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HERSHEY CHOCOLATE CORP. v. THE MARS

April 17, 1959

HERSHEY CHOCOLATE CORPORATION and A. C. Israel Commodity Co., Inc.
v.
THE MARS, her engines, boilers, machinery, etc. and all persons having any interest therein, and Westfal-Larsen & Co. A/S and A/S J. Ludwig Mowinckels Rederi, trading as Southern Cross Line, her owners



The opinion of the court was delivered by: EGAN

Libellants were the respective consignees and owners of a cargo of cocoa beans shipped from Ilheos, Brazil, to Philadelphia, Pennsylvania, aboard the respondents' steamship Mars. The beans, packed in large burlap bags, were received and loaded in good condition. When they arrived in Philadelphia, there was a shortage in weight because some of the bags were torn in the process of unloading and there was a degeneration or spoilage of the contents of other bags because of a lack of ventilation during the voyage.

Suit was instituted to recover for this damage. Libellants each contend that the spoilage was caused by excessive moisture or ship sweat, which resulted from inadequate ventilation, and that part of the loss was caused by the use of hooks and other mishandling by longshoremen during the unloading which caused the bags to tear and brought about a loss or slackage of weight.

 When the Mars left Brazil, the weather was good. The sailing was smooth and the prevailing temperatures were relatively constant. Beginning on January 15, 1955, the Mars encountered stormy seas and rough weather, accompanied by an abrupt drop in temperatures. To prevent the entrance of sea water and rain into the hold, the ventilation system of the Mars was covered over and cut off from January 15 to January 21, except for a short time on January 19, 1955.

 During the period January 18 to January 21, the temperature took a sharp drop from 21 degrees centigrade to 0 degree. Cocoa beans normally generate and give off heat and the sharp decline in temperature caused condensation commonly called sweat. As indicated, the sweating was caused by the 21 degrees drop in temperature in the period noted and this, coupled with the absence of ventilation and the internal heat generated by the beans, brought about the spoilage.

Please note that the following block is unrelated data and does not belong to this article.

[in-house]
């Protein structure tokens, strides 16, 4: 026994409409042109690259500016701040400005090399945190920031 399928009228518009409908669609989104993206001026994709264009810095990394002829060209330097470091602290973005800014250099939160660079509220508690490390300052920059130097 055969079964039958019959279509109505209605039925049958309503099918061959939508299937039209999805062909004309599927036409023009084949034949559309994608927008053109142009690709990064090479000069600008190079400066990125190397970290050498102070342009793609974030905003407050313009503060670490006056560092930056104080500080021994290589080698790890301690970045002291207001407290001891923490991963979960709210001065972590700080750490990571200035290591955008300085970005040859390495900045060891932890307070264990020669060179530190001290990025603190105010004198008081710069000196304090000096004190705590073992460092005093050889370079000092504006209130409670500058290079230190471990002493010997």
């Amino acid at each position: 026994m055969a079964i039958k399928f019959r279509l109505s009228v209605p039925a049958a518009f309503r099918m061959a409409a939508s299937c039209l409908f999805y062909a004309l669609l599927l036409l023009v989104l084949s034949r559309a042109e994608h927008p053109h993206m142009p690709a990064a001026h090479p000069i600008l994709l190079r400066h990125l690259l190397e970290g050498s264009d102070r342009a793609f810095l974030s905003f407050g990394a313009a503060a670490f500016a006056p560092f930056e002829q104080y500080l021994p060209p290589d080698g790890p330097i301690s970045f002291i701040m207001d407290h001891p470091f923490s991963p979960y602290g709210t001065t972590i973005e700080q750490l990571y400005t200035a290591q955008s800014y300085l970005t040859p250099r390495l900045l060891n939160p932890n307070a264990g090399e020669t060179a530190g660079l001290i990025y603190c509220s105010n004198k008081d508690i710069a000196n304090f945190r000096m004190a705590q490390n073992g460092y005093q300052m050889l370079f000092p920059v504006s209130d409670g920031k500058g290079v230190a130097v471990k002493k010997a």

Libellants produced an expert witness in the person of Captain Quistgaard who testified that the Mars could have avoided the bad weather which necessitated the shutting off of the ventilation with the consequent sweating, by pursuing another course. He testified that the Mars sailed right through the center of the storm instead of sailing around it. He testified that he considered the course taken by the Mars as an exhibition of bad seamanship. Thus he testified (p. 157):

 'I would go around the bad weather where it would not be necessary to cover the ventilation -- to cover the ventilation for any length of time.'

 Upon being questioned by the Court, the witness stated (p. 171):

 'The Court: Captain Quistgaard, may I ask you one more question? As I gather from your testimony, your conclusion is that there was poor seamanship here, rather than anything else that caused this damage?

 'The Witness: Yes, sir.

 'The Court: That is all.

 'Mr. Kildare: Would that have anything to do with the stowage of the cargo, or are we dealing with the poor seamanship with reference to just this particular choice of course, or what are you talking about? What brought about the damage here, in your opinion?

 'The Witness: Heading right into the storm and thereby having to shut off his ventilation for six days.'

 The rights of the parties herein are governed by the Carriage of Goods by Sea Act, 46 U.S.C.A. § 1300 et ...


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